Technology bolstered by the IoT platform can not only improve business practices, but positively impact the lives of everyday people, reduction of food wastage being a part of it. Within the broader context of the Industry 4.0, sensor driven technology is just part of the journey towards the digital transformation of the physical world, but a part that holds limitless potential and scope for waste reduction and streamlining demand-supply chains in the retail sector. But it is the manufacturing sector where the ideals of the industry 4.0 have flourished the most. Retailers could take a leaf out of their book and bring sensors used in factories into the brick and mortar stores for smarter inventory management solutions. For this to become a reality, we need to see a bigger shift in existing beliefs and ideology in order to prioritize research into industrial level sensors that can be applied to the packaging on food products sitting on the shelves in retail stores.

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Growing at a CAGR of 5.7%, the global clinical trials industry is set to be worth $65.2 billion by 2025 as per Grand View Research, Inc. Under the constant stress of a myriad of challenges like complex research designs, stringent and ever-changing regulations, greater demands for consumer transparency, packaging and printing as well as R&D in a highly competitive environment to test and launch authentic and effective drugs, Life science companies need to look for solutions to refine clinical trials management. With millions of people connected through their smartphones to the internet and consuming digital information in vast quantities, they may already have a readily available platform to capitalize on.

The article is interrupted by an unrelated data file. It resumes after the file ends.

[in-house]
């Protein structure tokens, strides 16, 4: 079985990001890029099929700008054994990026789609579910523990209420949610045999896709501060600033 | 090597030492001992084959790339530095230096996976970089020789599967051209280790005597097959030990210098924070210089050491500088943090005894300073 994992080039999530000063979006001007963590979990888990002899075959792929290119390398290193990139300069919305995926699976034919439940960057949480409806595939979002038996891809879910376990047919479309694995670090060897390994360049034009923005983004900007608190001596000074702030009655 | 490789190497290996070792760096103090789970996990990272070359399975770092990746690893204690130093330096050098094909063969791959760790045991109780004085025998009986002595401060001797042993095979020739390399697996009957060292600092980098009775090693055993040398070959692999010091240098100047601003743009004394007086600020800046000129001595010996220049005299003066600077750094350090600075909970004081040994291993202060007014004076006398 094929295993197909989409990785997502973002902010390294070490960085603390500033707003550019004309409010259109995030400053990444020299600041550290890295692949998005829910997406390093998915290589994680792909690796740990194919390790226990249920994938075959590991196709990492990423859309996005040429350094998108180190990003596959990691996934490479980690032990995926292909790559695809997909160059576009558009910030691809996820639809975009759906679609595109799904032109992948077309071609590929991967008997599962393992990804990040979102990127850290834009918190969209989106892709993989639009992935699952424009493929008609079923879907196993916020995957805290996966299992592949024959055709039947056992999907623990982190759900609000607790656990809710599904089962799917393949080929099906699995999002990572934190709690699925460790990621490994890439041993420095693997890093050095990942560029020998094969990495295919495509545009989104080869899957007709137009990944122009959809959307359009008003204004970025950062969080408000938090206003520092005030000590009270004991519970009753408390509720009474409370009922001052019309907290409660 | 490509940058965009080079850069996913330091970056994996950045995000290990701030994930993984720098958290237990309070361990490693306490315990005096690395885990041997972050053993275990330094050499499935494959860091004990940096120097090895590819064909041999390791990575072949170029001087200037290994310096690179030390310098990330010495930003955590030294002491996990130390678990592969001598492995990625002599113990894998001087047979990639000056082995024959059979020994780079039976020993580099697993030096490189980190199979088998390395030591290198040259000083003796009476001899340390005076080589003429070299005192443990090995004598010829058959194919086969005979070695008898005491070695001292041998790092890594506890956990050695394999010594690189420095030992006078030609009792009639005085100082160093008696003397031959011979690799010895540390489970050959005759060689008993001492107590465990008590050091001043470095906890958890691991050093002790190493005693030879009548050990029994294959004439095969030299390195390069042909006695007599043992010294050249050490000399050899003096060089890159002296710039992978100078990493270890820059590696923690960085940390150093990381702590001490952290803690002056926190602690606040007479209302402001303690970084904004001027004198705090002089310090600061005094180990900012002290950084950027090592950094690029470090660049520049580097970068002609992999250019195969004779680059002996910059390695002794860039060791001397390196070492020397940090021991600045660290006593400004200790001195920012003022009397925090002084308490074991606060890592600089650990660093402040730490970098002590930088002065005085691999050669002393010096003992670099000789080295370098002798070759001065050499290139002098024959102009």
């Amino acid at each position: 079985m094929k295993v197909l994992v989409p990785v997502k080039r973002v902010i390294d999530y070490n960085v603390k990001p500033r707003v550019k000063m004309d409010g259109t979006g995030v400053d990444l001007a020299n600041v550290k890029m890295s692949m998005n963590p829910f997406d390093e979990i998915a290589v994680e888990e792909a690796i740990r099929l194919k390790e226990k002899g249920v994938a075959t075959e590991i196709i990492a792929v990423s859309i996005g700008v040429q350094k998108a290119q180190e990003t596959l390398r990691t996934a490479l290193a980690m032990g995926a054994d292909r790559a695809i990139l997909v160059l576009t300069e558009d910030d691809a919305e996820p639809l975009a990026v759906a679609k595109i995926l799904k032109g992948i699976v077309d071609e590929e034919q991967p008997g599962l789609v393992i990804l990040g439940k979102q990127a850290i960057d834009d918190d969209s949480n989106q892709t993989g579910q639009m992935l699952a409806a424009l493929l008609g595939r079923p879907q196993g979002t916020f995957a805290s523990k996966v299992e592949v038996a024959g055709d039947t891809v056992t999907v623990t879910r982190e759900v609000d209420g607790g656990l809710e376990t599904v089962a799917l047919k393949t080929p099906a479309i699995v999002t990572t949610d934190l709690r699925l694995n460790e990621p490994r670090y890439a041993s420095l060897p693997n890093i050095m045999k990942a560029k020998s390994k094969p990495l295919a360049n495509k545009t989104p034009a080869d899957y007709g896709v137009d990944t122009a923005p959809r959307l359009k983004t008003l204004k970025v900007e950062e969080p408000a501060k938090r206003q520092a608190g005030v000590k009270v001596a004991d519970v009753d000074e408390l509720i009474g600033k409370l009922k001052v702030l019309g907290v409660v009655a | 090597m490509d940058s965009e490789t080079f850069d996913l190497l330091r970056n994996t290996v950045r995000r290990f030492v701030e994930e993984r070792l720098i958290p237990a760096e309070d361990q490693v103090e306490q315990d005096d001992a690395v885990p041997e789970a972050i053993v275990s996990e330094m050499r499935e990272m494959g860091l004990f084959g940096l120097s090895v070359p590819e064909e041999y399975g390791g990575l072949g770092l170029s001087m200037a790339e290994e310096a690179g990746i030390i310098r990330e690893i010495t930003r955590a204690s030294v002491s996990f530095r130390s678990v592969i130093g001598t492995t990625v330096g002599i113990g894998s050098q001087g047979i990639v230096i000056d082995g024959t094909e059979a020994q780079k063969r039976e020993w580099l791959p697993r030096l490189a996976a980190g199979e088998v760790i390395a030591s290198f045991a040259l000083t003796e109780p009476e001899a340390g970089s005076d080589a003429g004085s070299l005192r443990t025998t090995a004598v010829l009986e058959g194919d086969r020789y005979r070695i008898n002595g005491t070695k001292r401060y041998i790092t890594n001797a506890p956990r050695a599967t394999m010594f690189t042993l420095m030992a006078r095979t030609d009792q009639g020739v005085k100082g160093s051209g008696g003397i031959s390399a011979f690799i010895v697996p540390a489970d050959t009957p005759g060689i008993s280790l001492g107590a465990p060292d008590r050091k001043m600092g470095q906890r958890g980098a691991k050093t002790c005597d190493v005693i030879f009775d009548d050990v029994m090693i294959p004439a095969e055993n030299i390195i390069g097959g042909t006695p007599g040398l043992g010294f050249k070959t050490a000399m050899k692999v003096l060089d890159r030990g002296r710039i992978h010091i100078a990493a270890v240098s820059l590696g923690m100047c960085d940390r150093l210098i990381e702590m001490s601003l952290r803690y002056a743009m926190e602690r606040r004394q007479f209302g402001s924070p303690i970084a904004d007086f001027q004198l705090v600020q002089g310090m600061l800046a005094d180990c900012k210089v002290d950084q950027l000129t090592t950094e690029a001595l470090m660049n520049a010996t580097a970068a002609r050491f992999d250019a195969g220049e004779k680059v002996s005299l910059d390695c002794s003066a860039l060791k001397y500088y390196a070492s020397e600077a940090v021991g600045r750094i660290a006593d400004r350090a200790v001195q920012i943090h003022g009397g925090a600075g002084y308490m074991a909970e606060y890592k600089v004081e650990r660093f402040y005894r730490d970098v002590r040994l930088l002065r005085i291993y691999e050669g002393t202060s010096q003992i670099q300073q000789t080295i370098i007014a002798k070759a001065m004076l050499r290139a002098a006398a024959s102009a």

Technology could serve as the answer to rein in the rising costs incurred due to the various challenges as well as trim and polish up the supply chain. Digital labels enabled drugs with smart packaging is one upcoming technology which could help improve efficiencies with clinical trials management.

Enabling Clinical Trials Drugs as Smart Products

Smartening up drug products involves enabling them to be connected to the internet through Data matrix codes and an assigned IoT / internet ID and creating a digital twin for each product which can be used to send or receive information about the drug to patients or healthcare professionals. Accessible through any internet-enabled device, these codes on scanning trigger a digital interaction which takes the patient or participant to a product specific page often referred to as a digital label or electronic label. With a digital identity in place, a vast number of digital interactions are made possible.

So what kind of digital interactions are we talking about and how will they help streamline clinical trials management?

Improved Health Literacy and safer consumption practices